Translated from Dutch media by VH with much thanks!

Hirsch Ballin was consulted over a trial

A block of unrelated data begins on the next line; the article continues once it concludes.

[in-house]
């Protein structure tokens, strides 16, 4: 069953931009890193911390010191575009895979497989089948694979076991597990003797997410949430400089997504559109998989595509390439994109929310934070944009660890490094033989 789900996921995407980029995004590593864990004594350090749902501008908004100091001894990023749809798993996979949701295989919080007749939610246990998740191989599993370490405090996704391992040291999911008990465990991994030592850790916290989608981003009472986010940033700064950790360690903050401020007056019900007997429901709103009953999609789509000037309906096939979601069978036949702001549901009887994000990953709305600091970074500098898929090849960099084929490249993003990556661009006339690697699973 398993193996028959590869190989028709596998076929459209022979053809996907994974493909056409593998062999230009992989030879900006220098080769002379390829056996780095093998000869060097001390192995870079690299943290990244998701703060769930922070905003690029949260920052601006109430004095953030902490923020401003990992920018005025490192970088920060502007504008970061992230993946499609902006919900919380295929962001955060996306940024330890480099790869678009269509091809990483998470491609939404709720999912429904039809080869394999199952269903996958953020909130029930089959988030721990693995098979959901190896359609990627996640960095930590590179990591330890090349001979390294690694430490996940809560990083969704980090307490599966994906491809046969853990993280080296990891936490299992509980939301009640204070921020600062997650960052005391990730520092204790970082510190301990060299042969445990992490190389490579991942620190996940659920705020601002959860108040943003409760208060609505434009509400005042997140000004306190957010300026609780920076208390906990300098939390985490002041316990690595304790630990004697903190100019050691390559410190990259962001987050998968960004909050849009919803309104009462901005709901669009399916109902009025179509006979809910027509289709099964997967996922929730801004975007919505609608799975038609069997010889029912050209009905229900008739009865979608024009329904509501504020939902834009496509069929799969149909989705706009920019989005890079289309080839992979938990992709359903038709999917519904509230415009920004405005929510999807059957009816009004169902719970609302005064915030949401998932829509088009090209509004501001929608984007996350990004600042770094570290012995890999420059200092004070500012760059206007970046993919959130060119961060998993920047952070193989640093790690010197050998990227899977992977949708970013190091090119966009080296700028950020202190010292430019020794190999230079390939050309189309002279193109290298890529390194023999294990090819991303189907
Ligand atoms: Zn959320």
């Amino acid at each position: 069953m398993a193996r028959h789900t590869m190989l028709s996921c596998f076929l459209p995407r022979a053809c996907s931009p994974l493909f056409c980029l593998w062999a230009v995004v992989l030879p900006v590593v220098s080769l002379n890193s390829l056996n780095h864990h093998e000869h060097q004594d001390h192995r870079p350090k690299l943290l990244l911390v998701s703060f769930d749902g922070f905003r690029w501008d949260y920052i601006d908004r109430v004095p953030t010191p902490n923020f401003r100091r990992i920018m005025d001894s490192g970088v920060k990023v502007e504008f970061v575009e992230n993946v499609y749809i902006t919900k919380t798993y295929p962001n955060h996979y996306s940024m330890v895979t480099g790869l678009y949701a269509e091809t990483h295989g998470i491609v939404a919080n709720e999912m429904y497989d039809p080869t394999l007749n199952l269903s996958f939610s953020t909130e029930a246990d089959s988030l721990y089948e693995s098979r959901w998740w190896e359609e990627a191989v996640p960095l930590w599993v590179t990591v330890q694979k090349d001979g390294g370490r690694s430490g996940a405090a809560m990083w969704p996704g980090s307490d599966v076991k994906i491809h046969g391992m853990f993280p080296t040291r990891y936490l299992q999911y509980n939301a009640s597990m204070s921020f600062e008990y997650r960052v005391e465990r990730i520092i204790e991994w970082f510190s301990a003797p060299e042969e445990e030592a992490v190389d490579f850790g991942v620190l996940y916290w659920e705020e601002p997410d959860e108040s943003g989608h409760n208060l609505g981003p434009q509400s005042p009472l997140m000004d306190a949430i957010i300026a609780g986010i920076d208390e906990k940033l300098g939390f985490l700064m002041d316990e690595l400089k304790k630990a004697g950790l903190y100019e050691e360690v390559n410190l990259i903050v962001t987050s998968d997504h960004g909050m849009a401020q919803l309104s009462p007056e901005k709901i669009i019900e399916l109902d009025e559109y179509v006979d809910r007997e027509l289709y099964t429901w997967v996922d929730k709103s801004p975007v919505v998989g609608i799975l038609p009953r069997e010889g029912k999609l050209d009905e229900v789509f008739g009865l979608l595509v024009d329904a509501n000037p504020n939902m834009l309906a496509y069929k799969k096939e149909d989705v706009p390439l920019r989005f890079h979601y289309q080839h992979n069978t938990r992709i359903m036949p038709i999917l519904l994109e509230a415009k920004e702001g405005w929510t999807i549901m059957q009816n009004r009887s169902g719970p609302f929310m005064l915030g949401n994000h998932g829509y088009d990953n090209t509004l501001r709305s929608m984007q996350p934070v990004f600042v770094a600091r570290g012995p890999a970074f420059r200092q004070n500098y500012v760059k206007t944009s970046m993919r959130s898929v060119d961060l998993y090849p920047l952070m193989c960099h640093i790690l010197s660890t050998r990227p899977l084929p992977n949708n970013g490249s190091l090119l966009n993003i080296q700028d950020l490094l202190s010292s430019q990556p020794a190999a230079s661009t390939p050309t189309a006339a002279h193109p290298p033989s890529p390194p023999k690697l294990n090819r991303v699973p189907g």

by Johan van den Dongen Outgoing Minister Ernst Hirsch Ballin (Justice) has, from a very early stage, been personally involved in the decision making on whether or not to prosecute Geert Wilders. This is evidenced by internal e-mail correspondence from 2008, between the public prosecutor’s office in The Hague (the top of the OM) and the public prosecutor in Amsterdam. The information has quite some piquancy, because in our country the justice minister habitually keeps the necessary distance to prevent exposing the OM to changing political influences. In addition, with this information a different light is shed on the role of Hirsch Ballin as one of the fiercest CDA opponents of tolerating the support Wilders’ PVV [to a new coalition govenrment]. On March 14, 2008, the prosecutor-general and the prosecutor in Amsterdam emailed each other on the advise of Rick Lawson, professor of European Law at the University of Leiden. Lawson was asked by the OM for a mapping on whether prosecuting of Wilders would have a chance. On the last page of his ten pages analysis, Lawson concludes that it is “well-founded to prosecute Wilders”. This opinion was, with both prosecutors, received with cheers, as can be established form the email correspondence: “What a superb piece!!!!” And: “Monday there will be a meeting with the Minister of Justice about this advise. We will try with all we can to provide as much input as possible to Harm Brouwer (OM chief, ed) for this conversation. Everything is welcome.” Wilders’ lawyer Bram Moszkowicz is stunned by the internal information. “From this it shows that not only that at the highest ministerial level there has been spoken of the possible prosecution of my client, but moreover that there has been a matter of substantive political involvement in the decision to prosecute.” Despite Lawson’s analysis, the prosecutor decided not to prosecute Wilders. The court however, later still ordered to do so. According to a spokeswoman for OM, there is nothing strange about the involvement of Hirsch Ballin. “It is very common for the OM in cases with a social impact, to discusses and exchanges views with the minister. He is politically responsible for the OM and is regularly called to Parliament to explain why things will or will not be prosecuted. ALso when it concerns a prominent politician. The law provided that if the Minister disagrees with the OM, he may give a directive on how to still act otherwise, what in this case has not happened.”

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